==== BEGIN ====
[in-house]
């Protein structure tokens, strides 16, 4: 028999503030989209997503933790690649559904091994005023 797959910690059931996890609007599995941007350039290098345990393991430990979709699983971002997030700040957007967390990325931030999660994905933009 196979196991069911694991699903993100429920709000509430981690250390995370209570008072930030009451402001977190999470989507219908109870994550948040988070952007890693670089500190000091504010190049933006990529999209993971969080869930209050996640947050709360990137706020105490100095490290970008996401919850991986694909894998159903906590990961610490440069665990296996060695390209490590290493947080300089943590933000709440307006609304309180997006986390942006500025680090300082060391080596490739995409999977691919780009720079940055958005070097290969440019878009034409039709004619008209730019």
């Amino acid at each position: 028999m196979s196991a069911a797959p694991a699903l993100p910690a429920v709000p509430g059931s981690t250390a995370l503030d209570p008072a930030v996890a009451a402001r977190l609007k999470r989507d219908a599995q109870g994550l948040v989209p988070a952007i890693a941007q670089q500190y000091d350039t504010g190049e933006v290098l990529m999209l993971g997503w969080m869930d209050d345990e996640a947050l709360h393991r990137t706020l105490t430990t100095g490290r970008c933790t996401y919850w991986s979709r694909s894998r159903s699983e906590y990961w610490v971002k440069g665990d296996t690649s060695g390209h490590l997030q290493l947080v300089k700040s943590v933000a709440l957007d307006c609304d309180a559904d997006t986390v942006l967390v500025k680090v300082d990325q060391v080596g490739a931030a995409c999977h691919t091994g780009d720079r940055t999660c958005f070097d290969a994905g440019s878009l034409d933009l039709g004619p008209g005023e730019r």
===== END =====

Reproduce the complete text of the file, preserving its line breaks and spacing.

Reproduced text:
[in-house]
């Protein structure tokens, strides 16, 4: 028999503030989209997503933790690649559904091994005023 797959910690059931996890609007599995941007350039290098345990393991430990979709699983971002997030700040957007967390990325931030999660994905933009 196979196991069911694991699903993100429920709000509430981690250390995370209570008072930030009451402001977190999470989507219908109870994550948040988070952007890693670089500190000091504010190049933006990529999209993971969080869930209050996640947050709360990137706020105490100095490290970008996401919850991986694909894998159903906590990961610490440069665990296996060695390209490590290493947080300089943590933000709440307006609304309180997006986390942006500025680090300082060391080596490739995409999977691919780009720079940055958005070097290969440019878009034409039709004619008209730019």
């Amino acid at each position: 028999m196979s196991a069911a797959p694991a699903l993100p910690a429920v709000p509430g059931s981690t250390a995370l503030d209570p008072a930030v996890a009451a402001r977190l609007k999470r989507d219908a599995q109870g994550l948040v989209p988070a952007i890693a941007q670089q500190y000091d350039t504010g190049e933006v290098l990529m999209l993971g997503w969080m869930d209050d345990e996640a947050l709360h393991r990137t706020l105490t430990t100095g490290r970008c933790t996401y919850w991986s979709r694909s894998r159903s699983e906590y990961w610490v971002k440069g665990d296996t690649s060695g390209h490590l997030q290493l947080v300089k700040s943590v933000a709440l957007d307006c609304d309180a559904d997006t986390v942006l967390v500025k680090v300082d990325q060391v080596g490739a931030a995409c999977h691919t091994g780009d720079r940055t999660c958005f070097d290969a994905g440019s878009l034409d933009l039709g004619p008209g005023e730019r």